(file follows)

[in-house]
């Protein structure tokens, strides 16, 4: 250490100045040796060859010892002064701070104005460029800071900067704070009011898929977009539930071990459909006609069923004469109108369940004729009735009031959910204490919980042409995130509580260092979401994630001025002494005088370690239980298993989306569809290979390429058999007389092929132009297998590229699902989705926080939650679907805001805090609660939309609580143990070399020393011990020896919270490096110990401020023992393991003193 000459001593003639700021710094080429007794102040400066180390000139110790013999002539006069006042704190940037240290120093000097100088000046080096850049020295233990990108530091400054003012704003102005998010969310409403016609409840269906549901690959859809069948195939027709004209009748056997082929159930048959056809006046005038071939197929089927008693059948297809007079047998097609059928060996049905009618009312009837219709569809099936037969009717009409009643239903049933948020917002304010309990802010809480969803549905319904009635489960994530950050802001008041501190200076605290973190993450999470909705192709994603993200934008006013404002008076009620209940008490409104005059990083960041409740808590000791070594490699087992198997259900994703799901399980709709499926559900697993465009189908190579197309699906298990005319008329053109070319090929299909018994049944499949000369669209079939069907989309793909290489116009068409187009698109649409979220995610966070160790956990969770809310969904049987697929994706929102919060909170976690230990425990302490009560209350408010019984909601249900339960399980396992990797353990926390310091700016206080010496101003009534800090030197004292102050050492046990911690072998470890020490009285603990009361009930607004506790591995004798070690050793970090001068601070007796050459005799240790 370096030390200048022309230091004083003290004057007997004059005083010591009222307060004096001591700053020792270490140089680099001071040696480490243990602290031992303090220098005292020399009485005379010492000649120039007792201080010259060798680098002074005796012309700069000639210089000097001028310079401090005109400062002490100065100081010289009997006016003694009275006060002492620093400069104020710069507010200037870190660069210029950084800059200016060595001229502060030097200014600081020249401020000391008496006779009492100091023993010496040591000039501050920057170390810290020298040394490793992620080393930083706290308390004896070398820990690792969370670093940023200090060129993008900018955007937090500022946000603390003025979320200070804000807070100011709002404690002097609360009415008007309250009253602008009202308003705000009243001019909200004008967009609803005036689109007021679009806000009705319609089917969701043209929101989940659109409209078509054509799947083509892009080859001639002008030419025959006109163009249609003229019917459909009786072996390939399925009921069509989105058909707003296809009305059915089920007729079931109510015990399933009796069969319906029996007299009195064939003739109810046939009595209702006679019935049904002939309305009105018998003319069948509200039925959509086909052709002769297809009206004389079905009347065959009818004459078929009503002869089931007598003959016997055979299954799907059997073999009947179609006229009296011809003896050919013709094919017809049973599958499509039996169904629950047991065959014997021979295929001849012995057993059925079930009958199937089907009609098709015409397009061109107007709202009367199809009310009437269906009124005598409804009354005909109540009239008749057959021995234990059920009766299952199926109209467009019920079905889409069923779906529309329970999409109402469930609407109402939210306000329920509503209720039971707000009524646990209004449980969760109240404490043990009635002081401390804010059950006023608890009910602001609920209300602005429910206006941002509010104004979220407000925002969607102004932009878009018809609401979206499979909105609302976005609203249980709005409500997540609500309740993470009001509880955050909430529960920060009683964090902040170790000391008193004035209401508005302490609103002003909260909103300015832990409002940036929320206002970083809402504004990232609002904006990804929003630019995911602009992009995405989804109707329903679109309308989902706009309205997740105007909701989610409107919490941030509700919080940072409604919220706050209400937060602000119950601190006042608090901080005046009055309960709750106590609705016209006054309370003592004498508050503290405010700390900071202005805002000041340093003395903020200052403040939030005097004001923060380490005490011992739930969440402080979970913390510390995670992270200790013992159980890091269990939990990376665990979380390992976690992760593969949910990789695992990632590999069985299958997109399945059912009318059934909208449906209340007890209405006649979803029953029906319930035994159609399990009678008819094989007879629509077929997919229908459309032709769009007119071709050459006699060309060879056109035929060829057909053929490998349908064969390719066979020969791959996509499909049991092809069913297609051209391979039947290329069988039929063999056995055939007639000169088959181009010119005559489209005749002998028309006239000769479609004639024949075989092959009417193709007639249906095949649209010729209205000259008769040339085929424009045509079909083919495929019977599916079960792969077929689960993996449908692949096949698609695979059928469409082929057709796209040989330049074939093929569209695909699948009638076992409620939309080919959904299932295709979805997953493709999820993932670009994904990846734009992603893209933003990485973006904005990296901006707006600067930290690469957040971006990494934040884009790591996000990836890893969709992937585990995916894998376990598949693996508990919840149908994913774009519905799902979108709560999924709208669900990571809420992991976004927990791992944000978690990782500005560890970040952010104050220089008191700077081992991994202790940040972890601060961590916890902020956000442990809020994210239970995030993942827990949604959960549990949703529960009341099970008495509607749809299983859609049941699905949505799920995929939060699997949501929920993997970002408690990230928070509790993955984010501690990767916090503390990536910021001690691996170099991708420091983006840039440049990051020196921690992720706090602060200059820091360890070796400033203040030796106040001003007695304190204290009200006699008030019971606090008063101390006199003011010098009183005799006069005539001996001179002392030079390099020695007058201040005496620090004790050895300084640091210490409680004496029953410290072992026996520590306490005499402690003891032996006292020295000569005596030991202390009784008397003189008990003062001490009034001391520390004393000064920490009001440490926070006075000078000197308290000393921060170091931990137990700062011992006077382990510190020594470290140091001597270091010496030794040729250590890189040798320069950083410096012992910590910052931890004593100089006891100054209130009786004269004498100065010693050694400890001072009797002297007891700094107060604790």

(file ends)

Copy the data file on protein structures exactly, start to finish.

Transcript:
[in-house]
């Protein structure tokens, strides 16, 4: 250490100045040796060859010892002064701070104005460029800071900067704070009011898929977009539930071990459909006609069923004469109108369940004729009735009031959910204490919980042409995130509580260092979401994630001025002494005088370690239980298993989306569809290979390429058999007389092929132009297998590229699902989705926080939650679907805001805090609660939309609580143990070399020393011990020896919270490096110990401020023992393991003193 000459001593003639700021710094080429007794102040400066180390000139110790013999002539006069006042704190940037240290120093000097100088000046080096850049020295233990990108530091400054003012704003102005998010969310409403016609409840269906549901690959859809069948195939027709004209009748056997082929159930048959056809006046005038071939197929089927008693059948297809007079047998097609059928060996049905009618009312009837219709569809099936037969009717009409009643239903049933948020917002304010309990802010809480969803549905319904009635489960994530950050802001008041501190200076605290973190993450999470909705192709994603993200934008006013404002008076009620209940008490409104005059990083960041409740808590000791070594490699087992198997259900994703799901399980709709499926559900697993465009189908190579197309699906298990005319008329053109070319090929299909018994049944499949000369669209079939069907989309793909290489116009068409187009698109649409979220995610966070160790956990969770809310969904049987697929994706929102919060909170976690230990425990302490009560209350408010019984909601249900339960399980396992990797353990926390310091700016206080010496101003009534800090030197004292102050050492046990911690072998470890020490009285603990009361009930607004506790591995004798070690050793970090001068601070007796050459005799240790 370096030390200048022309230091004083003290004057007997004059005083010591009222307060004096001591700053020792270490140089680099001071040696480490243990602290031992303090220098005292020399009485005379010492000649120039007792201080010259060798680098002074005796012309700069000639210089000097001028310079401090005109400062002490100065100081010289009997006016003694009275006060002492620093400069104020710069507010200037870190660069210029950084800059200016060595001229502060030097200014600081020249401020000391008496006779009492100091023993010496040591000039501050920057170390810290020298040394490793992620080393930083706290308390004896070398820990690792969370670093940023200090060129993008900018955007937090500022946000603390003025979320200070804000807070100011709002404690002097609360009415008007309250009253602008009202308003705000009243001019909200004008967009609803005036689109007021679009806000009705319609089917969701043209929101989940659109409209078509054509799947083509892009080859001639002008030419025959006109163009249609003229019917459909009786072996390939399925009921069509989105058909707003296809009305059915089920007729079931109510015990399933009796069969319906029996007299009195064939003739109810046939009595209702006679019935049904002939309305009105018998003319069948509200039925959509086909052709002769297809009206004389079905009347065959009818004459078929009503002869089931007598003959016997055979299954799907059997073999009947179609006229009296011809003896050919013709094919017809049973599958499509039996169904629950047991065959014997021979295929001849012995057993059925079930009958199937089907009609098709015409397009061109107007709202009367199809009310009437269906009124005598409804009354005909109540009239008749057959021995234990059920009766299952199926109209467009019920079905889409069923779906529309329970999409109402469930609407109402939210306000329920509503209720039971707000009524646990209004449980969760109240404490043990009635002081401390804010059950006023608890009910602001609920209300602005429910206006941002509010104004979220407000925002969607102004932009878009018809609401979206499979909105609302976005609203249980709005409500997540609500309740993470009001509880955050909430529960920060009683964090902040170790000391008193004035209401508005302490609103002003909260909103300015832990409002940036929320206002970083809402504004990232609002904006990804929003630019995911602009992009995405989804109707329903679109309308989902706009309205997740105007909701989610409107919490941030509700919080940072409604919220706050209400937060602000119950601190006042608090901080005046009055309960709750106590609705016209006054309370003592004498508050503290405010700390900071202005805002000041340093003395903020200052403040939030005097004001923060380490005490011992739930969440402080979970913390510390995670992270200790013992159980890091269990939990990376665990979380390992976690992760593969949910990789695992990632590999069985299958997109399945059912009318059934909208449906209340007890209405006649979803029953029906319930035994159609399990009678008819094989007879629509077929997919229908459309032709769009007119071709050459006699060309060879056109035929060829057909053929490998349908064969390719066979020969791959996509499909049991092809069913297609051209391979039947290329069988039929063999056995055939007639000169088959181009010119005559489209005749002998028309006239000769479609004639024949075989092959009417193709007639249906095949649209010729209205000259008769040339085929424009045509079909083919495929019977599916079960792969077929689960993996449908692949096949698609695979059928469409082929057709796209040989330049074939093929569209695909699948009638076992409620939309080919959904299932295709979805997953493709999820993932670009994904990846734009992603893209933003990485973006904005990296901006707006600067930290690469957040971006990494934040884009790591996000990836890893969709992937585990995916894998376990598949693996508990919840149908994913774009519905799902979108709560999924709208669900990571809420992991976004927990791992944000978690990782500005560890970040952010104050220089008191700077081992991994202790940040972890601060961590916890902020956000442990809020994210239970995030993942827990949604959960549990949703529960009341099970008495509607749809299983859609049941699905949505799920995929939060699997949501929920993997970002408690990230928070509790993955984010501690990767916090503390990536910021001690691996170099991708420091983006840039440049990051020196921690992720706090602060200059820091360890070796400033203040030796106040001003007695304190204290009200006699008030019971606090008063101390006199003011010098009183005799006069005539001996001179002392030079390099020695007058201040005496620090004790050895300084640091210490409680004496029953410290072992026996520590306490005499402690003891032996006292020295000569005596030991202390009784008397003189008990003062001490009034001391520390004393000064920490009001440490926070006075000078000197308290000393921060170091931990137990700062011992006077382990510190020594470290140091001597270091010496030794040729250590890189040798320069950083410096012992910590910052931890004593100089006891100054209130009786004269004498100065010693050694400890001072009797002297007891700094107060604790």